For the most part, cats don’t have very extensive grooming needs because they’re quite good at keeping themselves clean. However, there are some cases in which a cat needs some extra help with keeping their rear end clean. Cats with longer hair can get mats around this area, and some cats may end up getting feces stuck around their behind, especially if they have diarrhea.
While it’s always recommended to leave the shaving to vets and professional groomers, there may be some instances when you can do it at home. However, if you have no experience doing this, it is best to find a way to get your cat to the vet or groomer instead to avoid unnecessary injuries.
Before You Start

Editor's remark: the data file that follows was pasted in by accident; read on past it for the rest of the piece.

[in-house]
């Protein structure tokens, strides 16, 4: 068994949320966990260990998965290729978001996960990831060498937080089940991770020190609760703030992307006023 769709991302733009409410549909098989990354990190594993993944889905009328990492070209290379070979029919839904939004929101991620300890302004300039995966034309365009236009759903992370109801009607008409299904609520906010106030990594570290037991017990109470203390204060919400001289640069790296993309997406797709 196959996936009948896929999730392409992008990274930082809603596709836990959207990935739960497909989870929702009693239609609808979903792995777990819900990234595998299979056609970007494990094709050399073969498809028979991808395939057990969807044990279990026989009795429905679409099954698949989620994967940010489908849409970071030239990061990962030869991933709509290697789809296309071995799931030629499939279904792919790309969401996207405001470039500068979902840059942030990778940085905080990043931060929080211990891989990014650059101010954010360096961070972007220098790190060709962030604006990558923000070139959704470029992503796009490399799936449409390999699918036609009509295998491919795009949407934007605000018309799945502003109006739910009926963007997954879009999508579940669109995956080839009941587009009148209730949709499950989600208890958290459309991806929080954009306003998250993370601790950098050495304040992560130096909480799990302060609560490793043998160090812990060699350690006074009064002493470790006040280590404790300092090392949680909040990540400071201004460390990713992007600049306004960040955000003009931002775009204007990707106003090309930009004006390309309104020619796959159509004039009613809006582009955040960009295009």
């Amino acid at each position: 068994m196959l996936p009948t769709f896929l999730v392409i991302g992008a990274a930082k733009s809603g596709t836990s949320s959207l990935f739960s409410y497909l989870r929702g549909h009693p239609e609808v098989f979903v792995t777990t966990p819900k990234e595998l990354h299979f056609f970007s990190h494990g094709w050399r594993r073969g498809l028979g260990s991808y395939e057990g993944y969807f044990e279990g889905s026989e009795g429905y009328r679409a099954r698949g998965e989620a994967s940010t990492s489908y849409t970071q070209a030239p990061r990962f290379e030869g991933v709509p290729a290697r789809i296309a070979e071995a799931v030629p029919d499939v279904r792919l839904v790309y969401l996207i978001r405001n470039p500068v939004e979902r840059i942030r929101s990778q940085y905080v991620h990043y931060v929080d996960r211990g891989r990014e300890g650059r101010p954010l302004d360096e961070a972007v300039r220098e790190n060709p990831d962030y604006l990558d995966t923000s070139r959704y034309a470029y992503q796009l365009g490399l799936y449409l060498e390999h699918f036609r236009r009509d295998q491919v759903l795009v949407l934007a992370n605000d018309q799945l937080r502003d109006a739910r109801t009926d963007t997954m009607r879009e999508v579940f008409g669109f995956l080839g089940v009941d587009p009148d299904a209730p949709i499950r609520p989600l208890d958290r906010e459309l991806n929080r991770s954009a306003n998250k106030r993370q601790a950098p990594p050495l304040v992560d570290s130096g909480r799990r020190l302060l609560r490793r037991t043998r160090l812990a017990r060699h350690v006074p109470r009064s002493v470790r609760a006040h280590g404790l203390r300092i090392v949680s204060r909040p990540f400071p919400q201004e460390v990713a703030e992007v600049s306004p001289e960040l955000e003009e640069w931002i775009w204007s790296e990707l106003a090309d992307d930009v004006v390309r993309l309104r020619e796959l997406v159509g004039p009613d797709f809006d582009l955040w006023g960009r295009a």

Shaving or trimming the hair around your cat’s bum is also referred to as a sanitary or hygiene cut. These types of cuts are purely functional and help prevent feces from getting stuck on cats’ hair or remove one already there. If this is a new problem or has become a consistent issue your cat’s facing, schedule an appointment with your veterinarian to determine the reasons behind it.
Fur matted with feces around your cat’s bottom is also referred to as pseudocoprostasis.1 It might be that your cat has diarrhea, is straining while passing feces, or might be suffering from arthritis, meaning squatting to poop is painful, and turning around to groom their back end is not something your cat can comfortably do.